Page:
Name of the Day: Orla

If you’re looking for an Irish heritage name for your daughter, here’s one far more intriguing than Erin or Megan.

Thanks to Katharine for suggesting the simple but little-known Orla.

Flip through the average Name Your Baby book, and you’ll find plenty of names that supposedly mean princess. It’s an appealing definition that many parents embrace. Unfortunately, very few of those claims are accurate. Here are some you might want to cross off your list: Shaylee, Tiana, Zariel. Sorry ’bout that.

Never fear. Sarah does indeed mean princess. But if classic Sarah is too common for your tastes, there’s the equally simple, but far more distinctive Orla.

Orla is the Anglicized version of Órfhlaith. In Irish, ór means gold and flaith means ruler; the common translation is golden princess. Break out the tiaras.

Two historical princesses were among the earliest bearers of the name – High King of Ireland Brian Boru’s sister and daughter. While Brian Boru reigned from 1002 to 1014, many of his accomplishments were embroidered over the years, possibly by his ambitious descendants. This adds the flavor of legend to Orla’s legitimate history.

You may also see Orlagh or even Orlaith, but the pronunciation is always OR lah.

While not a chart-topper in the UK, it’s far more common on the other side of the Atlantic. Notable bearers include BBC correspondent Orla Guerin, Celtic Woman ensemble member Orla Fallon and designer of everything colorful from sweaters to coffee mugs Orla Kiely. Visit her flagship store the next time you’re in Covent Garden.

Kiely is probably the best known in the US, accounting for the name’s creative vibe. While we’ve heard Orla considered by a few parents, we’ve yet to meet one – and the name has never charted in the Top 1000 for girls.

Surprisingly, though, Orla briefly charted as a boy’s name in the 19th century! We’re still baffled by this, but we did stumble across a Danish statesman called Orla Lehmann. He died in 1870 at the age of 60 after many patriotic accomplishments, so perhaps his career influenced some parents of Danish descent. (Remember that in most decades, the total pool of names given to boys is smaller. In 1890, a mere five uses of a name for a boy got it into the Top 1000; it took nine uses for a girls’ name to chart. By 1950, the numbers were bigger – 40 for boys, 84 for girls – but the proportion is similar.)

Unlike many of our favorite historic-but-underused monikers, Orla is easy to spell and will cause few pronunciation problems. If you’re looking for something widely known but not overly common in the UK, Orla presents a nice alternative to the over-used Ella and Mia. In the US, Orla is even less known and offers parents a chance to import an authentically Irish moniker that will fit in with Ava and Emma, but still never be shared.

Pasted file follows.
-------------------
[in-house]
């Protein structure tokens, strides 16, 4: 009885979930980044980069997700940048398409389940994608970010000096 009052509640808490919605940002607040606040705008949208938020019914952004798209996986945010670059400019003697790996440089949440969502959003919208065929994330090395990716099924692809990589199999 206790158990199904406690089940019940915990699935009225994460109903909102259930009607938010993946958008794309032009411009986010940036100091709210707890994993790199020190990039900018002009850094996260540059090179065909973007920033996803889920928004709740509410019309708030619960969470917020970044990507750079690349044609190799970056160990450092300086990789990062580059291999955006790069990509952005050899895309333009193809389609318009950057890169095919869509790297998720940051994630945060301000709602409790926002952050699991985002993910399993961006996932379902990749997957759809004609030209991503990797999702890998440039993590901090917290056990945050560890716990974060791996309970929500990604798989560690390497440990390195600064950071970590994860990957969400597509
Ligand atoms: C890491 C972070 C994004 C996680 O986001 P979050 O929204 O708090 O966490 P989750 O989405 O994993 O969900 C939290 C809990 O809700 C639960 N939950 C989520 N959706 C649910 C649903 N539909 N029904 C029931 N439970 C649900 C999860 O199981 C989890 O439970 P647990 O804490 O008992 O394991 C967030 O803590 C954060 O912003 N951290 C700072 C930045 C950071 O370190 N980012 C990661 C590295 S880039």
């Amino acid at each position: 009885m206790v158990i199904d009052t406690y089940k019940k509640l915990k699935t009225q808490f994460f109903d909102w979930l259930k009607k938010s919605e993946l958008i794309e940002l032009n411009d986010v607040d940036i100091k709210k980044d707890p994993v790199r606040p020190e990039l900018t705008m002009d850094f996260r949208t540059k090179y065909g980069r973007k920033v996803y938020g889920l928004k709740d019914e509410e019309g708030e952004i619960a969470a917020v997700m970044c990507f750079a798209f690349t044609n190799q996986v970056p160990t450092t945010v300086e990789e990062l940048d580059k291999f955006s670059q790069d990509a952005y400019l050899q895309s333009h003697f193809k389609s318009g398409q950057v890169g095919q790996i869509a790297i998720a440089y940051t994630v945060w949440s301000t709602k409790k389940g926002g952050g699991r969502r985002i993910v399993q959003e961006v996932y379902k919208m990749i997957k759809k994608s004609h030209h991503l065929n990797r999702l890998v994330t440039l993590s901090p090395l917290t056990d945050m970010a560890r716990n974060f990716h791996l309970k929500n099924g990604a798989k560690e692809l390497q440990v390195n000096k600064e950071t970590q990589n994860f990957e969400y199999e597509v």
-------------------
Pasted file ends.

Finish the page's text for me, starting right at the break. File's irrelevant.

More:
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7 Comments

My grandfather was named Orla and I met one other man in my lifetime named Orla.
Both, probably not coincidentally, were born in roughly the same geographical area of southern Missouri – around Plato and Lynchburg.
My grandfather was born in 1903, the other gentleman I met would have been approximately 15 years younger, so born about 1918.
From talking with each, neither one had ever heard of anyone else with their name!

Oh no I missed Orla! Nevermind, thanks for making her name of the day Apellation Mountain, It’s interesting to see that the reaction to her is more mixed than towards Isla. You really have to roll the syllables of Orrrrr-la over your tongue don’t you? I think that makes her sound most alluring but the closeness to Oral does put me off (but then Violet sounds like Violent and Millicent like Millitant and neither association puts me off the name, which leads me to think that I can’t have been that bothered about Orla to begin with)…

Groan, RF! Okay, Peena will not be NotD. At least not until Spring 2009. One of the most enduring searches for first-time visitors to find the site is “stripper names.” If I start finding my site blocked by Net Nanny, serves me right! 🙂

Lola, I agree with you on meanings. Sarah is a huge family name for me, but her meaning puts me off using any of the variants. (I like the sound of Sarai quite a bit.)

Dana, what a cute book. I’m going to ask my local bookshop owner if she’s ever heard of it. But didn’t you torture your parents asking to upend the dining room table after that?

I like Orla for anyone else’s girl, just not mine. It may have a lovely meaning (and that’s always a bonus in my book!) but for me, Dana’s “oral” doen’t even come into it. Orla makes my mind go to Orly airport. (I spent a lot of my younger years travelling, yes, even with the boys when they were little). Told you I was weird! 😀

I do think she’s lovely, just not for me. I’ll call my girls “princess” occasionally but “princess” they really are not. A meaning like that is lovely for others but a bit too unsubstantial for me. (I’d rather “fortunate, happy, merciful or simply wealthy. Also, with the rapid rise of Isla, why not look to Orla as an alternative? They’d make awesome sisters or friends, don’t you think? I do.

I absolutely love Orla! Growing up I had a children’s book called “Orla’s Upside-down Day” in which the main character, Orla, does everything upside-down for a day (they even turn the dinner table over and eat on top of it!). I loved this book but hadn’t thought about it in years! The only thing that would make me think twice about putting it on my list is the fact that it can be rearranged to spell “oral”. Maybe most people wouldn’t even notice this, but for some reason that bothers me.